New research led by Scott W. Wong, Ph.D., senior scientist, Vaccine and Gene Therapy Institute; interim division chief, Division of Pathobiology and Immunology at the Oregon National Primate Research Center; and professor, OHSU’s Department of Molecular Microbiology and Immunology, describes the similarities between multiple sclerosis and a unique, spontaneous paralytic disease that occurs in nonhuman primates. This model opens the door to discovering the mechanisms driving MS in humans. The model, called Japanese macaque encephalomyelitis, … Read More

Researchers discover a network of genes that control when puberty begins

Researchers at OHSU and the University of Pittsburgh have identified members of an elaborate superfamily of genes that regulate the timing of puberty in highly evolved nonhuman primates. The Zinc finger, or ZNF, gene family comprises approximately 800 individual genes. A handful of genes in this network serve as a “neurobiological brake” that delay the activation of hypothalamic genes responsible for launching puberty until the end of childhood, thereby preventing the premature awakening of the process. The … Read More

Collaboration accelerates research for acute myeloid leukemia

Less than 25 percent of patients newly diagnosed with acute myeloid leukemia (AML) survive beyond five years. The disease causes more than 10,000 deaths a year in the U.S., and treatment options have remained largely unchanged in 30 years. In 2013, OHSU’s Knight Cancer Institute teamed up with The Leukemia & Lymphoma Society to find a path to treatment for this complex form of leukemia. Their research initiative, Beat AML, brought together nine drug companies and … Read More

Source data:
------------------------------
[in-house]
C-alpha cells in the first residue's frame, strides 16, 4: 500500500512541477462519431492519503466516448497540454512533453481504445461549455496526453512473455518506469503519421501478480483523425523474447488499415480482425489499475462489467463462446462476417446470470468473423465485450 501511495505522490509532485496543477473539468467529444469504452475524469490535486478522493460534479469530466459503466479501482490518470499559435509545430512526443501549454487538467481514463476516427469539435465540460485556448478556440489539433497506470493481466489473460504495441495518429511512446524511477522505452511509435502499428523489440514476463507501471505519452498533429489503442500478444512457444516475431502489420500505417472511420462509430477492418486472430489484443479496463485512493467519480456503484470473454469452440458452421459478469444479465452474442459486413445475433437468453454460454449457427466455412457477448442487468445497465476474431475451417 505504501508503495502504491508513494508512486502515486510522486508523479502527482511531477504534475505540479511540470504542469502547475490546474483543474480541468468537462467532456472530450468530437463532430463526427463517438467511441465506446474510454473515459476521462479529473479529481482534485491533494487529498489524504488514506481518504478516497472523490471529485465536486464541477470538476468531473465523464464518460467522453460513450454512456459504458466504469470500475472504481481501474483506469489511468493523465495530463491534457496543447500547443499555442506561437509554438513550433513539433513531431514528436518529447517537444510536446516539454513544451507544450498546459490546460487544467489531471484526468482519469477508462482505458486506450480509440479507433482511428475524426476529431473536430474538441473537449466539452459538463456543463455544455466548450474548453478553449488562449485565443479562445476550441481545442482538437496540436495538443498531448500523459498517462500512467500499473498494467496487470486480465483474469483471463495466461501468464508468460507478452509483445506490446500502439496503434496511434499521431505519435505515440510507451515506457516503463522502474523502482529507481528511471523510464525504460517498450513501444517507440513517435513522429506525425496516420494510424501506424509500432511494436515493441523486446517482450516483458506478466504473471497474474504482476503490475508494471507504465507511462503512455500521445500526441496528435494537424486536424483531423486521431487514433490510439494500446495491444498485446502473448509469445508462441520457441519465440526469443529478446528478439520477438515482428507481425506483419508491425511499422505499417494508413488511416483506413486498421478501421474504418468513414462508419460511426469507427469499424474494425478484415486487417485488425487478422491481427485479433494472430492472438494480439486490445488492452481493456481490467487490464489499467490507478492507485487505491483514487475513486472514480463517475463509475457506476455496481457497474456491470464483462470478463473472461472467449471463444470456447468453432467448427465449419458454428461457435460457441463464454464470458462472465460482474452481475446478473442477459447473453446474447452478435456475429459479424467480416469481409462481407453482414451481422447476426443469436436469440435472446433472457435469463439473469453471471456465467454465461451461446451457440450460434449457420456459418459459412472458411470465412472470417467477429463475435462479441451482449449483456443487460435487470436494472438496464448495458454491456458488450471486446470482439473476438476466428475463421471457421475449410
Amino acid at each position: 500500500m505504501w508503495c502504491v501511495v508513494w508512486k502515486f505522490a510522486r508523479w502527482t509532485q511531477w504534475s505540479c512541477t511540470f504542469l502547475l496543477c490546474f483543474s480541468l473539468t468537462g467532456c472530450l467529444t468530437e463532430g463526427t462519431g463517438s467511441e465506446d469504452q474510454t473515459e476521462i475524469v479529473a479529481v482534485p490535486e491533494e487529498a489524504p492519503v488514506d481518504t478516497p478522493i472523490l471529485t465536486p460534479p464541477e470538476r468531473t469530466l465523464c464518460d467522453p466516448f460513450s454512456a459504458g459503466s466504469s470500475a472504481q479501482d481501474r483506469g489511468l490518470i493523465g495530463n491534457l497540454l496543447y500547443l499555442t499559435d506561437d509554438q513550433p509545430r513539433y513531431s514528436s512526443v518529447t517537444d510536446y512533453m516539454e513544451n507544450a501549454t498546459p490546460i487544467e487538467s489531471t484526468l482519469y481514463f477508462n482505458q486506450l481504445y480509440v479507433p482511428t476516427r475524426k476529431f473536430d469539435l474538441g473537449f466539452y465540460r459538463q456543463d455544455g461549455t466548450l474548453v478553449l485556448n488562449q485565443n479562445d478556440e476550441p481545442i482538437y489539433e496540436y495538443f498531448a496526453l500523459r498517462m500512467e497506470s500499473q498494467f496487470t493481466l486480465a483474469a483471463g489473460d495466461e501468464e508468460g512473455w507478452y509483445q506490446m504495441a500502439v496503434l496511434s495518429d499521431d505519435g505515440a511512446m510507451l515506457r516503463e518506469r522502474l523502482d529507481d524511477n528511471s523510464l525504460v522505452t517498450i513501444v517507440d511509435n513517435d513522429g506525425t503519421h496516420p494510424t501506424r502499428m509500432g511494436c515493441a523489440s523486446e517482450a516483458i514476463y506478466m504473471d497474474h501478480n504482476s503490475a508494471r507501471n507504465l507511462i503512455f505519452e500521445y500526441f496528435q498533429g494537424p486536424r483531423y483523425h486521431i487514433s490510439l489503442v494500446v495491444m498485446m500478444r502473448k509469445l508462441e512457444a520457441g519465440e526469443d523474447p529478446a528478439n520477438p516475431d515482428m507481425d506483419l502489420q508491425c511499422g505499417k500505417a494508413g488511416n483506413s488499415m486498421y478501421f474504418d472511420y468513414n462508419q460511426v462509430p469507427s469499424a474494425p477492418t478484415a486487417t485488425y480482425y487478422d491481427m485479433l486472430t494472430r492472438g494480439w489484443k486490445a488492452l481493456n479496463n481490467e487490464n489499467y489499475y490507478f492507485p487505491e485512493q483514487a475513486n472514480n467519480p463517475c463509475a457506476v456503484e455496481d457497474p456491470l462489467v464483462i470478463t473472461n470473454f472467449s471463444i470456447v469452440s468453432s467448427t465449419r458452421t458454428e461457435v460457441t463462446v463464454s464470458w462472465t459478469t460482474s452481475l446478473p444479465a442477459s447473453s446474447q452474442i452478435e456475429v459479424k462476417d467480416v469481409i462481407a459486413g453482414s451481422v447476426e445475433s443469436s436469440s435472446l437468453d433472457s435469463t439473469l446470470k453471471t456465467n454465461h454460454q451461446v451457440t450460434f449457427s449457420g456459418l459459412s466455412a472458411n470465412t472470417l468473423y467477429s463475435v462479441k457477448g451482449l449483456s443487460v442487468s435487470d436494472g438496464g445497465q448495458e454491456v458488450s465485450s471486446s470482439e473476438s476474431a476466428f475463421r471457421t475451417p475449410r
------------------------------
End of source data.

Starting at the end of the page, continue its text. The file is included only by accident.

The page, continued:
OHSU Doernbecher researchers receive Gates Foundation grant to advance tuberculosis vaccine research

David Lewinsohn, M.D., Ph.D., in the Papé Family Pediatric Research Institute at OHSU Doernbecher Children’s Hospital, has been awarded a $3 million grant from the Bill & Melinda Gates Foundation to study whether a particular group of infection-fighting cells, known as T cells, may be viable for the development of a vaccine aimed at combatting the global tuberculosis epidemic. According to the World Health Organization’s 2015 global report, TB claimed 1.5 million lives in 2014 … Read More

OHSU researchers discover how to speed, improve Alzheimer’s clinical trials

What if clinical trials for new Alzheimer’s disease treatments could be made quicker, more efficient and more accurate? Jeff Kaye, M.D., director of OHSU’s Layton Center for Aging and Alzheimer’s Disease Center, has found a way, using new technology to track the behaviors of patients. Kaye and his team of researchers determined that gathering and analyzing rich daily data points from trial participants significantly reduced the sample size required for clinical trials conducted to research … Read More

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Welcome to the Research News Blog

OHSU Research News is your portal to information about all things research at Oregon Health & Science University. Visit often for updates on events, discoveries, and important funding information.